This collection of Cole’s feels rawer and more personal than those that have come before—Blind Spot and Known and Strange Things—layering as it does his art essays with homages to lost friends and analysis of his own 2012 novel, Open City. There are moments when the self-citation begins to feel self-indulgent or when the highbrow tips into the merely pretentious (as with his studious avoidance of naming “the tweeting president”). “Conversations between characters are all well and good; countesses must, I suppose, sweep into rooms, as they do in certain novels. But the secret reason I read,” Cole confesses, “the only reason I read, is precisely for those moments in which the story being told is deeply alert to the world.” I admit I share his preference for novels that feature unsettling encounters with landscape or art over countesses, but I am still relieved when he shows a little sense of humor. (Looking at old paintings, he writes, “can sometimes feel like a diverting, or irritating, stroll among White people’s ancestors.”)

Cole attempts to be of his time, and the particular political mood of the early Trump years provides a backdrop to these essays—they were written amid that perpetual foreboding, the clenched teeth and depression, the outrage so often articulated that the bottom fell out of the word. But it is art that abstracts itself a few steps from the present that most inspires him: Watching, for instance, newly declassified footage from the Lawrence Livermore National Laboratory’s YouTube channel of nuclear weapons tests in light of Trump’s nuclear brinkmanship leads him to consider photographic responses to the disaster at Fukushima, images “simultaneously primordial and futuristic,” relaying the “curious twinship of mourning and premonition.” The work of the photographer Lorna Simpson and the painter Kerry James Marshall offer Cole similar distance and solace in his confrontations with the contemporary burdens of Blackness.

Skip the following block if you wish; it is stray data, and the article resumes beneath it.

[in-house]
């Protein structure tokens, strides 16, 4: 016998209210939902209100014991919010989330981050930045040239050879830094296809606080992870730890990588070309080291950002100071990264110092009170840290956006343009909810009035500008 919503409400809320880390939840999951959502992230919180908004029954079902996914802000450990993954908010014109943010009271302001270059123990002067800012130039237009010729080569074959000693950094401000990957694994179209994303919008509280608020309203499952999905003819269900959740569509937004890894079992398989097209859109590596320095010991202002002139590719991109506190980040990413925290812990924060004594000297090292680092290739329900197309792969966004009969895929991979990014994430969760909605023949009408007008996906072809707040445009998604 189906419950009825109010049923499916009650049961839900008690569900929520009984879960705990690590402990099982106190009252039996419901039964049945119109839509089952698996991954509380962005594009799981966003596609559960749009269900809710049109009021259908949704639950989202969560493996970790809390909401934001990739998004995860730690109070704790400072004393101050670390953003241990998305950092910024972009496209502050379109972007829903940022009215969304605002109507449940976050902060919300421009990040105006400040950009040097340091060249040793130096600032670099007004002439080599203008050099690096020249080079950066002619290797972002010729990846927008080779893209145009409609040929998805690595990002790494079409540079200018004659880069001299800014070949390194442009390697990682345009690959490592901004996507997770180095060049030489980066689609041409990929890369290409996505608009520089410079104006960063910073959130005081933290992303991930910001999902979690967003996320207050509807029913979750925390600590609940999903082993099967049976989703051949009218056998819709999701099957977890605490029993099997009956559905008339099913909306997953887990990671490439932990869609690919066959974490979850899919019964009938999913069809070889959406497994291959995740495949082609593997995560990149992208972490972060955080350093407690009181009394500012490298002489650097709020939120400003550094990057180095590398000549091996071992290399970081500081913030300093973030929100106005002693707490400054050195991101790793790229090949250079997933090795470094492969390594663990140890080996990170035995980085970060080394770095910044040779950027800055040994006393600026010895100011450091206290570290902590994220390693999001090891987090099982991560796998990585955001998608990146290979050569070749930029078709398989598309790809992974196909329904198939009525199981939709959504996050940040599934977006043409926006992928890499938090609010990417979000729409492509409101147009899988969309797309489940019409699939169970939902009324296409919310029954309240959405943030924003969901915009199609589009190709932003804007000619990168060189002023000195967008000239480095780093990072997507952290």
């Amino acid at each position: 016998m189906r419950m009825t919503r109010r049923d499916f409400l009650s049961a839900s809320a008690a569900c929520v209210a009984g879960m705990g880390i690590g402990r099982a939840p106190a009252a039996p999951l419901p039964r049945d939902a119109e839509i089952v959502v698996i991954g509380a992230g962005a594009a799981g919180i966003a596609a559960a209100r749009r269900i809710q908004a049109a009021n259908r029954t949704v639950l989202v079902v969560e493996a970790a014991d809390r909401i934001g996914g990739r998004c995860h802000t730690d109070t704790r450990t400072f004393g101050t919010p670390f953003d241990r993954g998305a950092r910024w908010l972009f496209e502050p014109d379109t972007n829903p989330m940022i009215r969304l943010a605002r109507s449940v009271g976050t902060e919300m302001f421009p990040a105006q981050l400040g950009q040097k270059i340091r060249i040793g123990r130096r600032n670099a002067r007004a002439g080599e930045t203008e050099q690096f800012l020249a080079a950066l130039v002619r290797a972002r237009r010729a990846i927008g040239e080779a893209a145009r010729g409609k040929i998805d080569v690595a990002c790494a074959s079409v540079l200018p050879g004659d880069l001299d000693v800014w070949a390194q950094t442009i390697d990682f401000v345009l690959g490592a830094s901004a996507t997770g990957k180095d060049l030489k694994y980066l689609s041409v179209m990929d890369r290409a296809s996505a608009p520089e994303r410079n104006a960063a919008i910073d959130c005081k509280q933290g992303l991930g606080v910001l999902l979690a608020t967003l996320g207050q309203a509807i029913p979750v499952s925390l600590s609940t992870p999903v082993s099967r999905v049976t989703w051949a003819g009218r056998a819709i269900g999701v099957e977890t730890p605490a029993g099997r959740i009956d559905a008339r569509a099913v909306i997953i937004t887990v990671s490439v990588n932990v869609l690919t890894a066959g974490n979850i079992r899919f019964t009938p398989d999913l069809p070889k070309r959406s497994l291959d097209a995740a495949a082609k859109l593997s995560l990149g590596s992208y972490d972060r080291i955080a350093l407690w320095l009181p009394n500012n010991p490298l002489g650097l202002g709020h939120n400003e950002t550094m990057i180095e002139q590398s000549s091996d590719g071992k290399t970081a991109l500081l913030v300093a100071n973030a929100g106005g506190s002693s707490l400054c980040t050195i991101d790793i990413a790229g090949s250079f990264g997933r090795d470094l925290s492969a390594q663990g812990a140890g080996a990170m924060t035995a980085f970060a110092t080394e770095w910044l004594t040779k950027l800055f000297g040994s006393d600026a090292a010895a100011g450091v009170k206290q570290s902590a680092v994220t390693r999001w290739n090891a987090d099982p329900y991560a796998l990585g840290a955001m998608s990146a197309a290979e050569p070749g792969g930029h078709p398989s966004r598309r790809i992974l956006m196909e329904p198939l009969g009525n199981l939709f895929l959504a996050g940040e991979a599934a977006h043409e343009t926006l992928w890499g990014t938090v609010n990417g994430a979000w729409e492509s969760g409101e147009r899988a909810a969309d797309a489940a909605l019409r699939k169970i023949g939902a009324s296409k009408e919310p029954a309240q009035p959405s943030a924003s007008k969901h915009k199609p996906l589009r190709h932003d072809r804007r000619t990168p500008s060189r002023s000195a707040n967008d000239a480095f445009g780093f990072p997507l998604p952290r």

The newest essays in the book, originally given as a series of lectures in 2019, treat the topic of the senses. Brief but expansive riffs on synesthesia and belonging, and on epiphany and experiences that stop a little short of it, reflect the flaneur’s ideal that noticing is a form of affection and an ethic: “To list is, somehow, to love.” Citing examples from W.G. Sebald, Orhan Pamuk, and Toni Morrison, he engages in this list-making himself, excerpting Open City’s descriptions of New York at length and cataloging his meandering in Beirut, Naples, Oslo, and other cities he comes to know. This ethic connects, in turn, to his heavier subjects, to writing as “testimony” and a “commitment shored up by history” and the difficult work of bearing witness. The feeling of sadness that obviously motivated these essays, the feeling of being weighed down by all one is called to see—the phrase is bearing witness, after all—is made lighter by the example of other artists, the potential for joy in sensing all the world is.